After a promising pilot episode, NBC’s new gritty magic series, Constantine, is on its way to a continent-crossing first season of Heaven vs. Hell. Although the second episode is focused primarily on introducing leading lady, Zed (Angélica Celeya), it also showcases more of Constantine’s power and gives us the sense that the series plans to cover a lot of geographical ground. Although it seems to be settling into a monster-of-the-week theme, they have plenty of time to rise about that and make this the new, groundbreaking show we’ve been waiting for from DC. Before I launch into the recap, we should take a moment to appreciate some of the finer points of this episode and the reasons I have real faith in head writer David S. Goyer.
If you’ve been following along, you know that long-time fans of the comic were outraged when NBC announced that title character John Constantine (Matt Ryan) would not be allowed to smoke “on-screen.” One of the things which set him apart from his wise-cracking, trench coat-wearing peers, is his really dangerous reliance on addictive substances of all kinds, most easily represented by the constant presence of a cigarette on his person. It’s pretty key character trait but it goes against NBC’s standards of decency to have a protagonist seen smoking even if it’s explicitly presented as a negative trait. Because audiences are filled with idiots incapable of making decisions for themselves and completely at the whim of whatever they see at face-value on TV and unable to read Surgeon General’s warnings.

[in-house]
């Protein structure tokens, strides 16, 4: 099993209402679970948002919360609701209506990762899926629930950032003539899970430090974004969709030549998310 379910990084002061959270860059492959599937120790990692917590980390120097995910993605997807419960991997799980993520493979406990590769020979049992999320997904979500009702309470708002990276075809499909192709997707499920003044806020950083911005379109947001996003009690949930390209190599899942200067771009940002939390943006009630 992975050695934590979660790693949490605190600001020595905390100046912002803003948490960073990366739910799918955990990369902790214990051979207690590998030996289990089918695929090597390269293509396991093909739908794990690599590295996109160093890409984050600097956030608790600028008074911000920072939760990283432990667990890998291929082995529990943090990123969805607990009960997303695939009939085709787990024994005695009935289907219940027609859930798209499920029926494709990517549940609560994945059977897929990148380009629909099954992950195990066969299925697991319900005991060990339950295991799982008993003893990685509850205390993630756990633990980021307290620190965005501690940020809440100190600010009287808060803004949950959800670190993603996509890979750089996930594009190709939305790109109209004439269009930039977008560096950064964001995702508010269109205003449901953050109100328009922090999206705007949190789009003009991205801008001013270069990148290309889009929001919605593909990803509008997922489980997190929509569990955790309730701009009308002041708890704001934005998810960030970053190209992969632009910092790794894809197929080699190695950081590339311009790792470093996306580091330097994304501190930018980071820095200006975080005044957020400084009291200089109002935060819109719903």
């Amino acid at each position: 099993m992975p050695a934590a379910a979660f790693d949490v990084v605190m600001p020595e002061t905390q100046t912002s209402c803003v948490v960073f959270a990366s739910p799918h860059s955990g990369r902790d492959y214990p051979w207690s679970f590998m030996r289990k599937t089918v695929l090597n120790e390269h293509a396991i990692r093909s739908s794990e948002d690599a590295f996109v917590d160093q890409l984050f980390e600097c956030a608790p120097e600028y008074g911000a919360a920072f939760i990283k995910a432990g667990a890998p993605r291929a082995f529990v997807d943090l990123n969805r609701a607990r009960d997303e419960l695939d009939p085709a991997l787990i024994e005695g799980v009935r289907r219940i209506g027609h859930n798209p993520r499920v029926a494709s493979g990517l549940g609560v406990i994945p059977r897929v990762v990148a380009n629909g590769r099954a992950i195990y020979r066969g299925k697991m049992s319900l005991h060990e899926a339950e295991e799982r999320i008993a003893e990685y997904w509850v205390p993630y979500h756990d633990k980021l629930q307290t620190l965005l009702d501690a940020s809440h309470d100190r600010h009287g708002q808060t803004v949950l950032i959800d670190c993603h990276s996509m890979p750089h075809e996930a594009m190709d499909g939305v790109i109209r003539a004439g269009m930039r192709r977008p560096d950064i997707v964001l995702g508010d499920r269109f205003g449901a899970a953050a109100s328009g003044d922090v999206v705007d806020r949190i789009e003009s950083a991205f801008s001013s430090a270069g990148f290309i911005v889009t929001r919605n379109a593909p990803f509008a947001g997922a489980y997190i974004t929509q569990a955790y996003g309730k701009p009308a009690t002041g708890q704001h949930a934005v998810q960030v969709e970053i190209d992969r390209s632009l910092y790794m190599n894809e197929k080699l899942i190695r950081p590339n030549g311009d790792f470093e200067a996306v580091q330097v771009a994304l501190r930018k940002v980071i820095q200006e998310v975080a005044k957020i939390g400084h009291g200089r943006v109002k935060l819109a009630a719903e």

Despite this, everyone involved in the show has insisted that this will remain a prominent part of his character. “You won’t see him smoking, but he will be a smoker,” they promise us. And we’ve been rightfully skeptical. What does that even mean? How could that ever work on a primarily visual medium?
But, oh boy, does it work. This is working-around-standards at its finest. It’s Joss Whedon –using-Mandarin-to-swear clever writing and I’m glad I gave this show a chance. We never see Constantine smoke on screen, as promised, but we do see a lit cigarette in an ashtray which he’s been using to scry the future in the rising smoke. And two scenes later he walks down a street, exhaling and letting out a long stream of… We’re not quite sure what. Cut away. Cut back and we see that it’s just chilly and his breath is fogging, but it’s okay because for a minute he definitely could have been smoking. It’s little cues and hints that may not be as effective a metaphor as having him openly smoking, but it’s really clever writing that works around standards we just don’t have a say in and it shows how seriously the shows production has taken both the source material and the long-time fans of the series. And I will take that until the day networks stop thinking they control the hearts and minds of their audiences.